The first decades of photography were a period of continual innovation. One of the more curious inventions to come from that time was the stereograph or stereoview. Invented in the 1840s and first presented to the public in 1851, the stereograph was the first time three dimensional perception was created using two dimensional images. Stereographs gained widespread popularity in the United States beginning in 1859 with invention of an improved viewer, or stereoscope, by Oliver Wendell Holmes, and remained popular through the early 20th century. A stereograph is composed of two photographs taken with two cameras an eye’s width distant from each other and presented side by side, one to each eye, thus simulating binocular vision. As Keith Davis describes in his The Origins of American Photography, 1839-1885, “the result is a compelling, if slightly curious, sense of visual depth in which objects appear as flat cut-outs occupying discrete planes in space”. This new way of seeing distant places and people was very appealing in a time when travel was difficult and photography the main medium for learning about the world. By the 1870s, tens of thousands of stereographs were offered for sale by various photographic firms in the United States. The visual interest of the medium is such that it is still used by some fine artists and there is even a recently developed smartphone app using the same principles.

A stereoscope in Archives and Special Collections   

click to enlarge

The primary photographer in the town of Amherst for many decades was J. L. Lovell. He also took the majority of photographs of all types of Amherst College and its students. He offered class albums for sale to seniors each year with pictures of the faculty, students and campus. Lovell was responsible for the majority of the photographs from the 19th century that can be found in Archives and Special Collections today. He offered stereographs of Amherst College, the town of Amherst and Massachusetts Agricultural College (later UMass) in the 1860s, 70s and likely beyond. A list of views offered is pasted on the reverse of some of the stereographs in our collection, see the image at right. All the images below are by J. L. Lovell.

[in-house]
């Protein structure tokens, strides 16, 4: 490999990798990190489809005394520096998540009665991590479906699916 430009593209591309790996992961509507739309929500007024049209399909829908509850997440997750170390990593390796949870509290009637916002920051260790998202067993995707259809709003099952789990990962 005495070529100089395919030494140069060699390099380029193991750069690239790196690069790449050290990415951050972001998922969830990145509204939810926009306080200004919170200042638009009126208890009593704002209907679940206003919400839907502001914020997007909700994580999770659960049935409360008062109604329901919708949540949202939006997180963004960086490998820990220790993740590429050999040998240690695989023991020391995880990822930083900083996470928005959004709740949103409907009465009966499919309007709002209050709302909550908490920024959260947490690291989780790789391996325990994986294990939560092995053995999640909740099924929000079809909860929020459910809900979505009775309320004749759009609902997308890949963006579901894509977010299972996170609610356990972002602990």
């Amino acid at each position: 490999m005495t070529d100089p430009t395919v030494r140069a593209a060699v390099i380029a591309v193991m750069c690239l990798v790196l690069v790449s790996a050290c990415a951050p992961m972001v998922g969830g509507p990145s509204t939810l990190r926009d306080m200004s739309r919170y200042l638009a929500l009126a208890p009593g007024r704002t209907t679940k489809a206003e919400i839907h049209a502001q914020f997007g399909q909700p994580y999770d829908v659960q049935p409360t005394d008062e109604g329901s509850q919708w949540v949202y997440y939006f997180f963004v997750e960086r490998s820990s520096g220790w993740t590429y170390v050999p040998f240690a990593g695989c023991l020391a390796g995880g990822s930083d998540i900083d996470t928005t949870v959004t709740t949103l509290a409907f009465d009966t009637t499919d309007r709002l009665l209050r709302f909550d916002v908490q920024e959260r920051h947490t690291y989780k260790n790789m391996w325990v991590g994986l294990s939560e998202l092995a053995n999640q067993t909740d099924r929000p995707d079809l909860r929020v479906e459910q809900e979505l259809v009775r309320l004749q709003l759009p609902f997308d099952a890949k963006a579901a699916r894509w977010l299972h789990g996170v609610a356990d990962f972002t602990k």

The stereographs pictured below are a small sample of the many held in Archives and Special Collections. Visitors are welcome to view all these images stereographically anytime our reading room is open, Monday-Friday 9am-4pm.

The first natural history museum (or “cabinet” as it was known) in Appleton Hall, undated.

The college well, located behind Johnson Chapel. The man in the photograph is likely Charles Thompson, the college janitor for many years, undated.

East College (a dormitory located where James and Stearns now stand) and a baseball game on the quad, apparently being played by Massachusetts rules, ca. 1860s.

A view from Johnson Chapel tower looking over the quad toward Barrett Hall and East College, ca. 1868-1870.

The class of 1877 in the Natural Philosophy lecture room in Walker Hall (formerly on the site where the library now stands) receiving a lecture from Professor Ebenezer Snell, 1876.

Professor Esty lecturing the Class of 1878 in the Mathematical Room in Walker Hall, 1876.

A student room, likely in North or South College, 1870s

The room of Moses Hobart, Class of 1872, during his senior year. The room is in the Chi Psi fraternity; very few students roomed at their fraternity houses at this time, the majority of students lived on campus or in rooming houses in town.

4 thoughts on “A stereoscopic view of Amherst

  1. I posted a link to this photo on an email list server for the Society of American Baseball Research (SABR) nineteenth century committee. The unanimous conclusion is that this is very unlikely to depict the Massachusetts game because:

    1) Under Mass. rules the batter stood between home and first base. In the photo the batter is standing at home base as would be the case under New York rules. See:

    2) Under Mass. rules there was no concept of foul territory. Hence spectators would not be present where they are seen in this photo. Their location is consistent with the New York rules

  2. Ms. Leavitt, great article on the stereoviews of Amherst. You should contact the NSA, National Stereographic Association. This looks like a good article for their magazine, Stereo World

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